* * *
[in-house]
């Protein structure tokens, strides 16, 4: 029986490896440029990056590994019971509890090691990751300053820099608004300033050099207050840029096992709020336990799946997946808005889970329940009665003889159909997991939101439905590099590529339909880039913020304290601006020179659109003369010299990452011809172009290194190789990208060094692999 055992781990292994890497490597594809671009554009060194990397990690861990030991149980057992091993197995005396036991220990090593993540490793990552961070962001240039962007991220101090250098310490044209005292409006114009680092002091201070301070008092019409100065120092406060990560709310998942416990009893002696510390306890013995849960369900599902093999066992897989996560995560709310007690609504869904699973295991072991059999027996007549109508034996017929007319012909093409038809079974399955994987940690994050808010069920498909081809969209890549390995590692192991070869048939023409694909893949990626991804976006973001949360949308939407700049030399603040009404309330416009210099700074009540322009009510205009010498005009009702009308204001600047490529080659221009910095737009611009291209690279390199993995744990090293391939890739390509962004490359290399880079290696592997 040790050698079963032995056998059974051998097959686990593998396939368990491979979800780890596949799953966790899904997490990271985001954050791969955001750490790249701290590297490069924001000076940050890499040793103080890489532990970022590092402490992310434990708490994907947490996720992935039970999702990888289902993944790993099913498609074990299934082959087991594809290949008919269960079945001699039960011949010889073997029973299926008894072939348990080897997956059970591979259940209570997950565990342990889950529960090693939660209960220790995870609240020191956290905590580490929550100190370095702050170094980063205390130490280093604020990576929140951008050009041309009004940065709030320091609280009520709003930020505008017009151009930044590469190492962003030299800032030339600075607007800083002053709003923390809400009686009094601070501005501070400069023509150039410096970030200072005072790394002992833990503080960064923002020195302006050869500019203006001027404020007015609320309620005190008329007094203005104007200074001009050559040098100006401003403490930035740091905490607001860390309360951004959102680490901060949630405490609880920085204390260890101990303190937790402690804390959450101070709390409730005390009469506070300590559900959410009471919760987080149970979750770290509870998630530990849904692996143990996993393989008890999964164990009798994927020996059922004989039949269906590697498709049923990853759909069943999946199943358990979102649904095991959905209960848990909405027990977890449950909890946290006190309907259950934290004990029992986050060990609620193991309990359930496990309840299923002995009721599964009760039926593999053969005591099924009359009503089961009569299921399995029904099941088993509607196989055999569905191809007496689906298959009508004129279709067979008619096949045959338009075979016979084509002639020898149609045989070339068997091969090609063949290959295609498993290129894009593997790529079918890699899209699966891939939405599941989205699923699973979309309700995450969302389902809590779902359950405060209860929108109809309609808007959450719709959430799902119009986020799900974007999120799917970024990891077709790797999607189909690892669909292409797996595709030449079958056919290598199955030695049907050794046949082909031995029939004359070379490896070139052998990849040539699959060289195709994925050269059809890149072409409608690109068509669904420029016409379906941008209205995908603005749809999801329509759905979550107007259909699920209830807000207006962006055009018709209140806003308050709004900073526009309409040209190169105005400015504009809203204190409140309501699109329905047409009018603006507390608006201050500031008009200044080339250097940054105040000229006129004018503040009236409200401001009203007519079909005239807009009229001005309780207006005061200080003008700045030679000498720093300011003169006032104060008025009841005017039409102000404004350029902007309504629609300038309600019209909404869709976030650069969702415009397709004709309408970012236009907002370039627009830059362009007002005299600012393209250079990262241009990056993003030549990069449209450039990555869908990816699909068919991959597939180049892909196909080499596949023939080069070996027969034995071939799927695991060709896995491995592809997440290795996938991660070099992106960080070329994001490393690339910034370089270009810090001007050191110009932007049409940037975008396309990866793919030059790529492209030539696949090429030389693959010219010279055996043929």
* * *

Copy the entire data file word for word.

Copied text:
[in-house]
């Protein structure tokens, strides 16, 4: 029986490896440029990056590994019971509890090691990751300053820099608004300033050099207050840029096992709020336990799946997946808005889970329940009665003889159909997991939101439905590099590529339909880039913020304290601006020179659109003369010299990452011809172009290194190789990208060094692999 055992781990292994890497490597594809671009554009060194990397990690861990030991149980057992091993197995005396036991220990090593993540490793990552961070962001240039962007991220101090250098310490044209005292409006114009680092002091201070301070008092019409100065120092406060990560709310998942416990009893002696510390306890013995849960369900599902093999066992897989996560995560709310007690609504869904699973295991072991059999027996007549109508034996017929007319012909093409038809079974399955994987940690994050808010069920498909081809969209890549390995590692192991070869048939023409694909893949990626991804976006973001949360949308939407700049030399603040009404309330416009210099700074009540322009009510205009010498005009009702009308204001600047490529080659221009910095737009611009291209690279390199993995744990090293391939890739390509962004490359290399880079290696592997 040790050698079963032995056998059974051998097959686990593998396939368990491979979800780890596949799953966790899904997490990271985001954050791969955001750490790249701290590297490069924001000076940050890499040793103080890489532990970022590092402490992310434990708490994907947490996720992935039970999702990888289902993944790993099913498609074990299934082959087991594809290949008919269960079945001699039960011949010889073997029973299926008894072939348990080897997956059970591979259940209570997950565990342990889950529960090693939660209960220790995870609240020191956290905590580490929550100190370095702050170094980063205390130490280093604020990576929140951008050009041309009004940065709030320091609280009520709003930020505008017009151009930044590469190492962003030299800032030339600075607007800083002053709003923390809400009686009094601070501005501070400069023509150039410096970030200072005072790394002992833990503080960064923002020195302006050869500019203006001027404020007015609320309620005190008329007094203005104007200074001009050559040098100006401003403490930035740091905490607001860390309360951004959102680490901060949630405490609880920085204390260890101990303190937790402690804390959450101070709390409730005390009469506070300590559900959410009471919760987080149970979750770290509870998630530990849904692996143990996993393989008890999964164990009798994927020996059922004989039949269906590697498709049923990853759909069943999946199943358990979102649904095991959905209960848990909405027990977890449950909890946290006190309907259950934290004990029992986050060990609620193991309990359930496990309840299923002995009721599964009760039926593999053969005591099924009359009503089961009569299921399995029904099941088993509607196989055999569905191809007496689906298959009508004129279709067979008619096949045959338009075979016979084509002639020898149609045989070339068997091969090609063949290959295609498993290129894009593997790529079918890699899209699966891939939405599941989205699923699973979309309700995450969302389902809590779902359950405060209860929108109809309609808007959450719709959430799902119009986020799900974007999120799917970024990891077709790797999607189909690892669909292409797996595709030449079958056919290598199955030695049907050794046949082909031995029939004359070379490896070139052998990849040539699959060289195709994925050269059809890149072409409608690109068509669904420029016409379906941008209205995908603005749809999801329509759905979550107007259909699920209830807000207006962006055009018709209140806003308050709004900073526009309409040209190169105005400015504009809203204190409140309501699109329905047409009018603006507390608006201050500031008009200044080339250097940054105040000229006129004018503040009236409200401001009203007519079909005239807009009229001005309780207006005061200080003008700045030679000498720093300011003169006032104060008025009841005017039409102000404004350029902007309504629609300038309600019209909404869709976030650069969702415009397709004709309408970012236009907002370039627009830059362009007002005299600012393209250079990262241009990056993003030549990069449209450039990555869908990816699909068919991959597939180049892909196909080499596949023939080069070996027969034995071939799927695991060709896995491995592809997440290795996938991660070099992106960080070329994001490393690339910034370089270009810090001007050191110009932007049409940037975008396309990866793919030059790529492209030539696949090429030389693959010219010279055996043929």